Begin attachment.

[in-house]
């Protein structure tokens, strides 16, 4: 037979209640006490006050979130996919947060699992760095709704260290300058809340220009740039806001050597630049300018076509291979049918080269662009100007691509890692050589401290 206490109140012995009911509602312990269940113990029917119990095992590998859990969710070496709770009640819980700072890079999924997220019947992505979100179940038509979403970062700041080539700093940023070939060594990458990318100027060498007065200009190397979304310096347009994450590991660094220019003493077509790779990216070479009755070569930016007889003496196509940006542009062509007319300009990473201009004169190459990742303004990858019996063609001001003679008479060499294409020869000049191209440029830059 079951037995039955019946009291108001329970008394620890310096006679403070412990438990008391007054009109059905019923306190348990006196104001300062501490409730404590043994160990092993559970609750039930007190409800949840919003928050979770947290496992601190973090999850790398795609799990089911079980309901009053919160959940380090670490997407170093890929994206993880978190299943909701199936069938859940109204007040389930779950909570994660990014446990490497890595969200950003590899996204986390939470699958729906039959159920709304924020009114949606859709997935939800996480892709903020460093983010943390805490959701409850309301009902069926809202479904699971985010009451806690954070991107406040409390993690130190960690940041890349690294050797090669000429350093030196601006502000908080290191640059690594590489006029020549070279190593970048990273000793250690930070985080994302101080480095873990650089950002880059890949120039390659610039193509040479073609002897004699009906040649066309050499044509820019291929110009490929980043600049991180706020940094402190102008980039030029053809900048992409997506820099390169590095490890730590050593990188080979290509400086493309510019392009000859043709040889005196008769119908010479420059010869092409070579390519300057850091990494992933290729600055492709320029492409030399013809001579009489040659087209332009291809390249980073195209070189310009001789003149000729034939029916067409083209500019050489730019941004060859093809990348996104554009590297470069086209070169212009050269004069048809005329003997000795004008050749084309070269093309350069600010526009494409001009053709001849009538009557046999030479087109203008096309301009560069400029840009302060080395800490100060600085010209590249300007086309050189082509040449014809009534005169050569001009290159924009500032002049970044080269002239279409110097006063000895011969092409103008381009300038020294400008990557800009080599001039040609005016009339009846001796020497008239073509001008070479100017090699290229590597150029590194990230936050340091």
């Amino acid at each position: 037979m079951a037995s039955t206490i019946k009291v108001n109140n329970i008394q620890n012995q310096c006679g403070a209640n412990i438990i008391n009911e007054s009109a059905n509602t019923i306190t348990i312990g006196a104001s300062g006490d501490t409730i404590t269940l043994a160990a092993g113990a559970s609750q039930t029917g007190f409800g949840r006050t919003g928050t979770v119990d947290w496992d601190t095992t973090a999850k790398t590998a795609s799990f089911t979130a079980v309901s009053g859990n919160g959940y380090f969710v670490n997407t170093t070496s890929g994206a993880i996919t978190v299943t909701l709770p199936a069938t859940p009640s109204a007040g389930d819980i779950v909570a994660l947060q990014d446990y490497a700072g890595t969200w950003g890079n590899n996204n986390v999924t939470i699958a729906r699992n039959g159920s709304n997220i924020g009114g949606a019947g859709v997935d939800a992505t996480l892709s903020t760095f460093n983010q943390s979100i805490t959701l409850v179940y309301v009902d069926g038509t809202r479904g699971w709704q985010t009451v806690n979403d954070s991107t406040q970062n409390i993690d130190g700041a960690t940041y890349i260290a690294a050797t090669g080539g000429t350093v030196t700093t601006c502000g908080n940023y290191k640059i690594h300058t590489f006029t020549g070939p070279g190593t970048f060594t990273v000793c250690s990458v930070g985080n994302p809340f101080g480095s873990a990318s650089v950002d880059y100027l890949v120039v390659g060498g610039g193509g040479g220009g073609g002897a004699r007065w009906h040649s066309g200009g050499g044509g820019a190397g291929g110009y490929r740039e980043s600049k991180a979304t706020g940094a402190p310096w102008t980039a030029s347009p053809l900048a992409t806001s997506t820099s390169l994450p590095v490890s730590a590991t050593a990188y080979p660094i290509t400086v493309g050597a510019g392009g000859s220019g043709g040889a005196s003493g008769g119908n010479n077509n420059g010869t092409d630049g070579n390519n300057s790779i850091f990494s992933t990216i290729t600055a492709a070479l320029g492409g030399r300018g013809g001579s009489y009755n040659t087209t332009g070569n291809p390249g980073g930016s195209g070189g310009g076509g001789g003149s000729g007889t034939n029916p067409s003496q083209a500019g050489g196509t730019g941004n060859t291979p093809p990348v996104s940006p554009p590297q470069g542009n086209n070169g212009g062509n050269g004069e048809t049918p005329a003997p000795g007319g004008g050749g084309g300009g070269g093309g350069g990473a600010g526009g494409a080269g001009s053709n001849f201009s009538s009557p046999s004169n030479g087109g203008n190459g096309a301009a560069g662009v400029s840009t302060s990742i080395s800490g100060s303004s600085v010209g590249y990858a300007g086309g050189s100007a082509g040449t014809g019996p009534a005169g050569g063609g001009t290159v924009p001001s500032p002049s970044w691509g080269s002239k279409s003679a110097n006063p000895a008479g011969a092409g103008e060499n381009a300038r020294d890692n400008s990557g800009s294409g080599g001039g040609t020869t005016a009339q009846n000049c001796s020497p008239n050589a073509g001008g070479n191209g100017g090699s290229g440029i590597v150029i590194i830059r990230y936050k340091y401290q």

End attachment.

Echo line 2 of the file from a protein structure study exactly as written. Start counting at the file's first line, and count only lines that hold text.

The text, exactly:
């Protein structure tokens, strides 16, 4: 037979209640006490006050979130996919947060699992760095709704260290300058809340220009740039806001050597630049300018076509291979049918080269662009100007691509890692050589401290 206490109140012995009911509602312990269940113990029917119990095992590998859990969710070496709770009640819980700072890079999924997220019947992505979100179940038509979403970062700041080539700093940023070939060594990458990318100027060498007065200009190397979304310096347009994450590991660094220019003493077509790779990216070479009755070569930016007889003496196509940006542009062509007319300009990473201009004169190459990742303004990858019996063609001001003679008479060499294409020869000049191209440029830059 079951037995039955019946009291108001329970008394620890310096006679403070412990438990008391007054009109059905019923306190348990006196104001300062501490409730404590043994160990092993559970609750039930007190409800949840919003928050979770947290496992601190973090999850790398795609799990089911079980309901009053919160959940380090670490997407170093890929994206993880978190299943909701199936069938859940109204007040389930779950909570994660990014446990490497890595969200950003590899996204986390939470699958729906039959159920709304924020009114949606859709997935939800996480892709903020460093983010943390805490959701409850309301009902069926809202479904699971985010009451806690954070991107406040409390993690130190960690940041890349690294050797090669000429350093030196601006502000908080290191640059690594590489006029020549070279190593970048990273000793250690930070985080994302101080480095873990650089950002880059890949120039390659610039193509040479073609002897004699009906040649066309050499044509820019291929110009490929980043600049991180706020940094402190102008980039030029053809900048992409997506820099390169590095490890730590050593990188080979290509400086493309510019392009000859043709040889005196008769119908010479420059010869092409070579390519300057850091990494992933290729600055492709320029492409030399013809001579009489040659087209332009291809390249980073195209070189310009001789003149000729034939029916067409083209500019050489730019941004060859093809990348996104554009590297470069086209070169212009050269004069048809005329003997000795004008050749084309070269093309350069600010526009494409001009053709001849009538009557046999030479087109203008096309301009560069400029840009302060080395800490100060600085010209590249300007086309050189082509040449014809009534005169050569001009290159924009500032002049970044080269002239279409110097006063000895011969092409103008381009300038020294400008990557800009080599001039040609005016009339009846001796020497008239073509001008070479100017090699290229590597150029590194990230936050340091």